High-altitude launch startup Stratolaunch has gone through some changes, but on Monday, it revealed design details of two hypersonic aircraft, along with a space plane, all designed to take-off from its flying carrier plane launch platform. If all goes to plan, test flights of the first of these new vehicles will begin in 2022, and the company says it’s fully funded to be able to get to that point.
Stratolaunch was originally founded in 2011 by Microsoft co-founder Paul Allen. Allen unfortunately passed away last year, and the company is now led by a group of investors led by Steve Feinberg. The new ownership is still tracking towards the original goal of the company, however, which is to develop hypersonic atmospheric aircraft.
On Monday, it also unveiled an extension of its mission to get into spaceflight via a new space plane that could potentially carry both cargo and crew. It’s designed to be fully reusable, and it is meant to both take up and return cargo with conventional runway landing capabilities.
Stratolaunch’s first goal, however, will be to bring its Talon A hypersonic autonomous aircraft to life. Also designed for full reusability, the Talon A will measure roughly 28 feet in length, and have an 11.3-foot wingspan. It’s designed to fly for over a minute in hypersonic mode for testing, and then slide back down for a fully autonomous landing on a standard runway. The aircraft will not only be able to be deployed from the Stratolaunch carrier aircraft, but will also be designed to take-off on its own autonomously, also like a traditional aircraft from a standard runway.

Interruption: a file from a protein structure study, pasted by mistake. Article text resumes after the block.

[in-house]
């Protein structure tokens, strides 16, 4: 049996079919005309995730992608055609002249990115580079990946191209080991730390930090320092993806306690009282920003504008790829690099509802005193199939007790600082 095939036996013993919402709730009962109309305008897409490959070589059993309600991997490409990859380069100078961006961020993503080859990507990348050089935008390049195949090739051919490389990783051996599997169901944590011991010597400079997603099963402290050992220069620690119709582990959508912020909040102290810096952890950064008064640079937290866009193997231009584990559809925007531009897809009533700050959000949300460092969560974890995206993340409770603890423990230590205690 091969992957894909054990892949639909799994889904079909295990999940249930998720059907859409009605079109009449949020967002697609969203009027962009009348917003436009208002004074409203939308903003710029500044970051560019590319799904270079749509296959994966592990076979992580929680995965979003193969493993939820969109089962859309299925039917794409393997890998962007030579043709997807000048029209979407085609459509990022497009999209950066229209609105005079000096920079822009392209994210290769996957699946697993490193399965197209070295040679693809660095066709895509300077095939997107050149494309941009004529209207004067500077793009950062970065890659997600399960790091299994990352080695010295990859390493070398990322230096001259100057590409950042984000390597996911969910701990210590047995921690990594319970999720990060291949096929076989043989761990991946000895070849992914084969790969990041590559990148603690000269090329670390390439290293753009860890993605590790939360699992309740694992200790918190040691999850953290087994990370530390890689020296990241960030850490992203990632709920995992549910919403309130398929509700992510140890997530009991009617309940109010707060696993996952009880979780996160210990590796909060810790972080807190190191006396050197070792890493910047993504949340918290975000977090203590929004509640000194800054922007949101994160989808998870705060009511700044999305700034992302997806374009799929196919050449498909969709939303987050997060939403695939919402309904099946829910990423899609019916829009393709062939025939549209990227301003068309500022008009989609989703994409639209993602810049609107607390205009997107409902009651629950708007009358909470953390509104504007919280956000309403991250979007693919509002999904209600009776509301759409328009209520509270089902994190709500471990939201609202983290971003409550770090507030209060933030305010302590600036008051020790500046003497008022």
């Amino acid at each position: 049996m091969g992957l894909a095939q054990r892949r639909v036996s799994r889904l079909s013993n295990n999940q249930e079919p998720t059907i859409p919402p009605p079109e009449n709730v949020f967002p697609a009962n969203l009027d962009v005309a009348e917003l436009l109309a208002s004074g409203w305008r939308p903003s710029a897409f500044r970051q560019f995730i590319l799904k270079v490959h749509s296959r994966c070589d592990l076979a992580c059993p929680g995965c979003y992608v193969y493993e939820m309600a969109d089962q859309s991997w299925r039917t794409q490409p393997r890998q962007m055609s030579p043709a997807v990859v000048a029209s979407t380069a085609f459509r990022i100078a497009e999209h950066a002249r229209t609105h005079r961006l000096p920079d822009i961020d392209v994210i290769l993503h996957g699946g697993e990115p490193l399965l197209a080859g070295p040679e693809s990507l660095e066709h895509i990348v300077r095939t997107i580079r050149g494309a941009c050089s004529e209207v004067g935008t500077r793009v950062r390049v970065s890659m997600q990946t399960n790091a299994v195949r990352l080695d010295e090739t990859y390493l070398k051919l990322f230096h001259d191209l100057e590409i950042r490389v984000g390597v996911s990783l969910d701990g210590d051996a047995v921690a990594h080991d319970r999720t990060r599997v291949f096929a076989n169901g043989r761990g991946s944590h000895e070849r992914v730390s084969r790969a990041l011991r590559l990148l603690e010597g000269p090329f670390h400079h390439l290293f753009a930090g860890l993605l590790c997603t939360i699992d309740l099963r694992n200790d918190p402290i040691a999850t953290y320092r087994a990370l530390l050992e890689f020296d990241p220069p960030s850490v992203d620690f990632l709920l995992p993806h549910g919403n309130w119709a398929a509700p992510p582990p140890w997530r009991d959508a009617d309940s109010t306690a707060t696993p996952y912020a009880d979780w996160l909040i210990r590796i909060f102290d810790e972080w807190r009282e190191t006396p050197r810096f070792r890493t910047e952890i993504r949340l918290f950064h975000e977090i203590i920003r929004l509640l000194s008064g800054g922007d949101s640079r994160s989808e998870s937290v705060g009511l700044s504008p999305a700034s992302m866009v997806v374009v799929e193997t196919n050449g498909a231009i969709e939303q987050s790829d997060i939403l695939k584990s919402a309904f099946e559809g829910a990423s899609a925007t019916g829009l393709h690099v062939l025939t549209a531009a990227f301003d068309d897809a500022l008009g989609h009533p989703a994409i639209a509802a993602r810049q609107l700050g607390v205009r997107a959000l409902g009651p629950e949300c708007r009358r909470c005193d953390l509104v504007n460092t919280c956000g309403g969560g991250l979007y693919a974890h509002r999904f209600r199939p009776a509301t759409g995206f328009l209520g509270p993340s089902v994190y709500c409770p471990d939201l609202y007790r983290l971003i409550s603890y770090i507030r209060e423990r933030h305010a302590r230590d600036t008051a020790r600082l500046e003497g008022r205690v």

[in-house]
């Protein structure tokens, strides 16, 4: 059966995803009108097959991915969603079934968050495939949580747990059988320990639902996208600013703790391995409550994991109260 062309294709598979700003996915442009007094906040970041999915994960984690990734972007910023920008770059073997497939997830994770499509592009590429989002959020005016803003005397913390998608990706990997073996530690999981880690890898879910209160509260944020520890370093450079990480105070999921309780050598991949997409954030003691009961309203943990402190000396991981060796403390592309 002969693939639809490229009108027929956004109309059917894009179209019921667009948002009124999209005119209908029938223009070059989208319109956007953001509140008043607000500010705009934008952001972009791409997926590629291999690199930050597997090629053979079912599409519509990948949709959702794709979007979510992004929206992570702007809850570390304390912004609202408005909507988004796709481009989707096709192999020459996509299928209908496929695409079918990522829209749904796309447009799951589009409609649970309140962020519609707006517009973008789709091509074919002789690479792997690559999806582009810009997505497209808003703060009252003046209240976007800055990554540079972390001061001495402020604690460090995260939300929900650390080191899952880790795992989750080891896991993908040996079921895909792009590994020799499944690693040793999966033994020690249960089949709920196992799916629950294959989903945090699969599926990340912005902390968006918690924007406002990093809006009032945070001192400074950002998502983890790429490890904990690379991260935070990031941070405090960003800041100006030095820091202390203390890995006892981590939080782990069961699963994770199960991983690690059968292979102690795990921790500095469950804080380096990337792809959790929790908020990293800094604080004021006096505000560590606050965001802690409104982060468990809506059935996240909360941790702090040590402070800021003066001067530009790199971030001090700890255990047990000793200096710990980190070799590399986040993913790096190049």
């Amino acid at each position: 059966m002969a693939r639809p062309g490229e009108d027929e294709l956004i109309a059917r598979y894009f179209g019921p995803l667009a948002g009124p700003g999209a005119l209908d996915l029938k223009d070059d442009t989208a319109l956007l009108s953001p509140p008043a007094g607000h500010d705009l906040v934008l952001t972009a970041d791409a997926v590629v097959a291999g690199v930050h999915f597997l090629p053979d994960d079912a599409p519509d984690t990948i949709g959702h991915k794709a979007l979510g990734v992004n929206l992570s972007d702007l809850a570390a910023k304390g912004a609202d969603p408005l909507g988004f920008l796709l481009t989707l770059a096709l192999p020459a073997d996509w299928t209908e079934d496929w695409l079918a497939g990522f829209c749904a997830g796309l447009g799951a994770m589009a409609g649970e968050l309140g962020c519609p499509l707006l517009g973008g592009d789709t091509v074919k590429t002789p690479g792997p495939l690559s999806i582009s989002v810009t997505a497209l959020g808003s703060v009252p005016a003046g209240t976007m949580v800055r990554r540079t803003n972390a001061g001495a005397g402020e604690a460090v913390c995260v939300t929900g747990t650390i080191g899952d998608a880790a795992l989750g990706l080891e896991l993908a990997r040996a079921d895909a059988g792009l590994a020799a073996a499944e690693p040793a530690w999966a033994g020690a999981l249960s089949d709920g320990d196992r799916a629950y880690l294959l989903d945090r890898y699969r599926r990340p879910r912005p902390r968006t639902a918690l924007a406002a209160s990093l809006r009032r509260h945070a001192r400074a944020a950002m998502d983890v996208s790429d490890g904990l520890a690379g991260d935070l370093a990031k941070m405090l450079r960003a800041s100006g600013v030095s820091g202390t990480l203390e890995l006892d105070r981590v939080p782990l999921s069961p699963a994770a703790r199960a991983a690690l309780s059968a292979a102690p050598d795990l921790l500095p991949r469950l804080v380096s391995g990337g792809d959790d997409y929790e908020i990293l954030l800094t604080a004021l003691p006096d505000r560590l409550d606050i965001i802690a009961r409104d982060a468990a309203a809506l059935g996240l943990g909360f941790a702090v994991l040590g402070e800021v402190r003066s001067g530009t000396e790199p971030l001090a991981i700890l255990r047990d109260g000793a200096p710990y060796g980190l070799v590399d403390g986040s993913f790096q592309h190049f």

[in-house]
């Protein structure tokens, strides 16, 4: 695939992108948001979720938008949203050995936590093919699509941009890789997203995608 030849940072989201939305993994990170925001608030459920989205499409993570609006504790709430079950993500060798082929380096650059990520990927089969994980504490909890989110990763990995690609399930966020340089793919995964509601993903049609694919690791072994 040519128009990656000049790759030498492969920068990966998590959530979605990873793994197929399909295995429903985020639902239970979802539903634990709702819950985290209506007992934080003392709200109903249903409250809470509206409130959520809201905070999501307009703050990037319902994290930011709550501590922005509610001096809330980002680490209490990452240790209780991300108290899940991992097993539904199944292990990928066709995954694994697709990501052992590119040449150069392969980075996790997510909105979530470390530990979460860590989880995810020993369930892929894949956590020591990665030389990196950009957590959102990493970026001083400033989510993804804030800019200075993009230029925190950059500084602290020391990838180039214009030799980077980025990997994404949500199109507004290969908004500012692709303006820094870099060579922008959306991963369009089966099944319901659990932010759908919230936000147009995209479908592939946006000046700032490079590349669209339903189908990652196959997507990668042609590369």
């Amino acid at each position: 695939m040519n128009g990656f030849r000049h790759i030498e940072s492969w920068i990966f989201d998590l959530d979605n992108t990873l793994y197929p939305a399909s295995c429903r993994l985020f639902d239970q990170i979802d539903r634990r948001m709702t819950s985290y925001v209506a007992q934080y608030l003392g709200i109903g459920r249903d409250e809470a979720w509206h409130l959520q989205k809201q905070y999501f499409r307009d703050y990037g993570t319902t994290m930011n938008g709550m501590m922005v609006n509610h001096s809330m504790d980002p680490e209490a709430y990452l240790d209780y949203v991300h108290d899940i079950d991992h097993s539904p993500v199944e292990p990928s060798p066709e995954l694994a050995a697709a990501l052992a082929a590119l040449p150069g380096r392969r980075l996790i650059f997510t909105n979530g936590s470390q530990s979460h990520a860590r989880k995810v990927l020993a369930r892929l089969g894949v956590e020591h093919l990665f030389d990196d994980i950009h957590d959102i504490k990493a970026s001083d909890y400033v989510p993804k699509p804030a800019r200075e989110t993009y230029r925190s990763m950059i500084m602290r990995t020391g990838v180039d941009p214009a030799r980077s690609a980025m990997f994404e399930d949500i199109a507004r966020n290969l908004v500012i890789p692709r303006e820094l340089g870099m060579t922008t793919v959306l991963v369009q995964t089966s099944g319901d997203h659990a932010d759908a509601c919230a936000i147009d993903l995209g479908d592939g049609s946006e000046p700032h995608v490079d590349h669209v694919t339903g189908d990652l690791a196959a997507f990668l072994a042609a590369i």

The aircraft’s main purpose is to provide a testbed for various types of instrumentation and data gathering during hypersonic flight – essentially a lab that can provide real-world experience of something previously available only in simulation. Up to three of the Talon A vehicles can be transported and launched from one of Stratolaunch’s carrier aircraft at once.
Talon Z, meanwhile, looks to be a larger hypersonic aircraft, but Stratolaunch isn’t sharing much more in the way of details about its capabilities or intended purpose yet. The Black Ice space plane will likewise probably mostly serve customers looking for orbital experimentation, but its cargo and future potential crew capabilities could actually make it well-suited to orbital logistics and potentially even satellite deployment capabilities.
Stratolaunch’s approach with Black Ice is somewhat akin to what Virgin Galactic and Virgin Orbit are doing for commercial passenger spaceflight and small satellite cargo, respectively. The two Virgin companies also use traditional take-off aircraft as the launch platforms for their vehicles, but they’re much further along in their development program. Stratolaunch did complete the first test flight of its carrier aircraft last year, and it is aiming to have Talon A ready for commercial service by 2023.